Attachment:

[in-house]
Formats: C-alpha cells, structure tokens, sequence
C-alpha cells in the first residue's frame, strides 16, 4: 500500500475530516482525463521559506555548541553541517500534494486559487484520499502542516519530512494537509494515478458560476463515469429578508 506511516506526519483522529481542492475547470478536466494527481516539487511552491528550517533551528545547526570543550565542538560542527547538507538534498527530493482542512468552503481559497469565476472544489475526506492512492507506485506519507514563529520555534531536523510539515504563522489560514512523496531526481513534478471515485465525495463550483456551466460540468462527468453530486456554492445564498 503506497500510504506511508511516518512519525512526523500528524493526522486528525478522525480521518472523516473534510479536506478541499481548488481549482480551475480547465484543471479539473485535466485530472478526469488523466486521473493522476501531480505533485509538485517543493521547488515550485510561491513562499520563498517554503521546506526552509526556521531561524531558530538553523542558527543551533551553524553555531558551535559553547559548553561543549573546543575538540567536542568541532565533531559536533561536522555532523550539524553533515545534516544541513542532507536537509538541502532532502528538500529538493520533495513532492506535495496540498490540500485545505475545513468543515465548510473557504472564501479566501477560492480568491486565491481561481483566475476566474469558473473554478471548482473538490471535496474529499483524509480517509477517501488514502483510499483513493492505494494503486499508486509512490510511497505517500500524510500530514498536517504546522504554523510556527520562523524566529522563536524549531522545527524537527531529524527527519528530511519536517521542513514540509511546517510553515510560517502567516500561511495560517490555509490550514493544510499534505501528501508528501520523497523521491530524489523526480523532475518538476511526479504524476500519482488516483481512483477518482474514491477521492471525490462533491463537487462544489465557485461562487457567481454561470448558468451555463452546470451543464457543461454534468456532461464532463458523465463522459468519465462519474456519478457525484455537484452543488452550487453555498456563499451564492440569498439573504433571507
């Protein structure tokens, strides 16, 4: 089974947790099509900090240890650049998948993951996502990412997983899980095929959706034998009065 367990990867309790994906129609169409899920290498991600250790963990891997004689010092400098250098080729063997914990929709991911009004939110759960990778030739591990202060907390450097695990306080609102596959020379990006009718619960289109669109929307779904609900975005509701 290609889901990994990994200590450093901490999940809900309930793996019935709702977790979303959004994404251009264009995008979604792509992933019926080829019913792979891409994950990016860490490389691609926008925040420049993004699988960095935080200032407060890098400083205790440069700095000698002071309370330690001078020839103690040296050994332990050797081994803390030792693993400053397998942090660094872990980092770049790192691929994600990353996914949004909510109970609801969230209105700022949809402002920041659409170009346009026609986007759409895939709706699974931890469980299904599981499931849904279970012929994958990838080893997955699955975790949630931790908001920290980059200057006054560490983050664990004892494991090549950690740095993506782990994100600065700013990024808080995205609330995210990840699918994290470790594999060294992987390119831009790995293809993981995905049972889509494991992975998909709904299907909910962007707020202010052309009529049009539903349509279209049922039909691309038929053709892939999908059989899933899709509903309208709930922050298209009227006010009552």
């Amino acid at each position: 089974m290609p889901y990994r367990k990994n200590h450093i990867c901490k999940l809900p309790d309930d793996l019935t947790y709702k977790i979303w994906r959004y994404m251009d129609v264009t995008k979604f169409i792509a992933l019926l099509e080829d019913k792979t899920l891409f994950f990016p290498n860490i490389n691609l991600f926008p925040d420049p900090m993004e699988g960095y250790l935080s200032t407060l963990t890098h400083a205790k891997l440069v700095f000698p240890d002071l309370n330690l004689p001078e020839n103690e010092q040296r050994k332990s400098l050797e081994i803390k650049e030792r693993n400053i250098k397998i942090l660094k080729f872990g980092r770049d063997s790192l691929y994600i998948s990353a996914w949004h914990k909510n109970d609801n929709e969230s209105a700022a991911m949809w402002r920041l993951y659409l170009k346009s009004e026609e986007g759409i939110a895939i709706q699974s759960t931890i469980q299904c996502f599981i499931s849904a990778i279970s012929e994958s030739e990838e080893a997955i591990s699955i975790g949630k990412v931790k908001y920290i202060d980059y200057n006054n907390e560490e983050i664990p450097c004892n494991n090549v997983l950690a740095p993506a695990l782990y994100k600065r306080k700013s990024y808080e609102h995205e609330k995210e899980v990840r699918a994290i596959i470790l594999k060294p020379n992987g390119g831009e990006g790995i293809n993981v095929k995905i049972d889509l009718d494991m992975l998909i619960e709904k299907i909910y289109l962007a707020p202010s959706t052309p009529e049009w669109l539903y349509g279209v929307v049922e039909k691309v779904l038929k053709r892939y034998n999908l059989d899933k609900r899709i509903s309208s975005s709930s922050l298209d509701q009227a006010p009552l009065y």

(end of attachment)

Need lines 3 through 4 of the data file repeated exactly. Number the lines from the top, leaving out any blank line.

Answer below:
C-alpha cells in the first residue's frame, strides 16, 4: 500500500475530516482525463521559506555548541553541517500534494486559487484520499502542516519530512494537509494515478458560476463515469429578508 506511516506526519483522529481542492475547470478536466494527481516539487511552491528550517533551528545547526570543550565542538560542527547538507538534498527530493482542512468552503481559497469565476472544489475526506492512492507506485506519507514563529520555534531536523510539515504563522489560514512523496531526481513534478471515485465525495463550483456551466460540468462527468453530486456554492445564498 503506497500510504506511508511516518512519525512526523500528524493526522486528525478522525480521518472523516473534510479536506478541499481548488481549482480551475480547465484543471479539473485535466485530472478526469488523466486521473493522476501531480505533485509538485517543493521547488515550485510561491513562499520563498517554503521546506526552509526556521531561524531558530538553523542558527543551533551553524553555531558551535559553547559548553561543549573546543575538540567536542568541532565533531559536533561536522555532523550539524553533515545534516544541513542532507536537509538541502532532502528538500529538493520533495513532492506535495496540498490540500485545505475545513468543515465548510473557504472564501479566501477560492480568491486565491481561481483566475476566474469558473473554478471548482473538490471535496474529499483524509480517509477517501488514502483510499483513493492505494494503486499508486509512490510511497505517500500524510500530514498536517504546522504554523510556527520562523524566529522563536524549531522545527524537527531529524527527519528530511519536517521542513514540509511546517510553515510560517502567516500561511495560517490555509490550514493544510499534505501528501508528501520523497523521491530524489523526480523532475518538476511526479504524476500519482488516483481512483477518482474514491477521492471525490462533491463537487462544489465557485461562487457567481454561470448558468451555463452546470451543464457543461454534468456532461464532463458523465463522459468519465462519474456519478457525484455537484452543488452550487453555498456563499451564492440569498439573504433571507
């Protein structure tokens, strides 16, 4: 089974947790099509900090240890650049998948993951996502990412997983899980095929959706034998009065 367990990867309790994906129609169409899920290498991600250790963990891997004689010092400098250098080729063997914990929709991911009004939110759960990778030739591990202060907390450097695990306080609102596959020379990006009718619960289109669109929307779904609900975005509701 290609889901990994990994200590450093901490999940809900309930793996019935709702977790979303959004994404251009264009995008979604792509992933019926080829019913792979891409994950990016860490490389691609926008925040420049993004699988960095935080200032407060890098400083205790440069700095000698002071309370330690001078020839103690040296050994332990050797081994803390030792693993400053397998942090660094872990980092770049790192691929994600990353996914949004909510109970609801969230209105700022949809402002920041659409170009346009026609986007759409895939709706699974931890469980299904599981499931849904279970012929994958990838080893997955699955975790949630931790908001920290980059200057006054560490983050664990004892494991090549950690740095993506782990994100600065700013990024808080995205609330995210990840699918994290470790594999060294992987390119831009790995293809993981995905049972889509494991992975998909709904299907909910962007707020202010052309009529049009539903349509279209049922039909691309038929053709892939999908059989899933899709509903309208709930922050298209009227006010009552």